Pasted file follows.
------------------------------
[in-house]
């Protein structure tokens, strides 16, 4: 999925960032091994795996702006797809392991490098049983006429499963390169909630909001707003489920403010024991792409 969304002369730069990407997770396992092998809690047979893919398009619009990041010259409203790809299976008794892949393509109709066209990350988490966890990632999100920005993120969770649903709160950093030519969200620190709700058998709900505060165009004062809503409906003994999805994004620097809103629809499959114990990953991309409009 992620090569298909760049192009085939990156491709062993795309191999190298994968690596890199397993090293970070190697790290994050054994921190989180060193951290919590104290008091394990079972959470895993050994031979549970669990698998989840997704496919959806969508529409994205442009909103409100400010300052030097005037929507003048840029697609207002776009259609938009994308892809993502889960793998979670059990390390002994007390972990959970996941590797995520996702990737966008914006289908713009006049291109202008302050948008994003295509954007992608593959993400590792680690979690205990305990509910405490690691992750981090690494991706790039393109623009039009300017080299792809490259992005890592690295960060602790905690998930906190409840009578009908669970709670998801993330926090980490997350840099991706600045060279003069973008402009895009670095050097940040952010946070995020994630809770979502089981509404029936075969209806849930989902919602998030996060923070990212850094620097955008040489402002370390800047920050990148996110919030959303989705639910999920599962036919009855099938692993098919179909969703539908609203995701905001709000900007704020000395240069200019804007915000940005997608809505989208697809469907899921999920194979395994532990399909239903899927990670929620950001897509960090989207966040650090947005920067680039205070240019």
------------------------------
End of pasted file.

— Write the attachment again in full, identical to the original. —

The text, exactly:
[in-house]
């Protein structure tokens, strides 16, 4: 999925960032091994795996702006797809392991490098049983006429499963390169909630909001707003489920403010024991792409 969304002369730069990407997770396992092998809690047979893919398009619009990041010259409203790809299976008794892949393509109709066209990350988490966890990632999100920005993120969770649903709160950093030519969200620190709700058998709900505060165009004062809503409906003994999805994004620097809103629809499959114990990953991309409009 992620090569298909760049192009085939990156491709062993795309191999190298994968690596890199397993090293970070190697790290994050054994921190989180060193951290919590104290008091394990079972959470895993050994031979549970669990698998989840997704496919959806969508529409994205442009909103409100400010300052030097005037929507003048840029697609207002776009259609938009994308892809993502889960793998979670059990390390002994007390972990959970996941590797995520996702990737966008914006289908713009006049291109202008302050948008994003295509954007992608593959993400590792680690979690205990305990509910405490690691992750981090690494991706790039393109623009039009300017080299792809490259992005890592690295960060602790905690998930906190409840009578009908669970709670998801993330926090980490997350840099991706600045060279003069973008402009895009670095050097940040952010946070995020994630809770979502089981509404029936075969209806849930989902919602998030996060923070990212850094620097955008040489402002370390800047920050990148996110919030959303989705639910999920599962036919009855099938692993098919179909969703539908609203995701905001709000900007704020000395240069200019804007915000940005997608809505989208697809469907899921999920194979395994532990399909239903899927990670929620950001897509960090989207966040650090947005920067680039205070240019």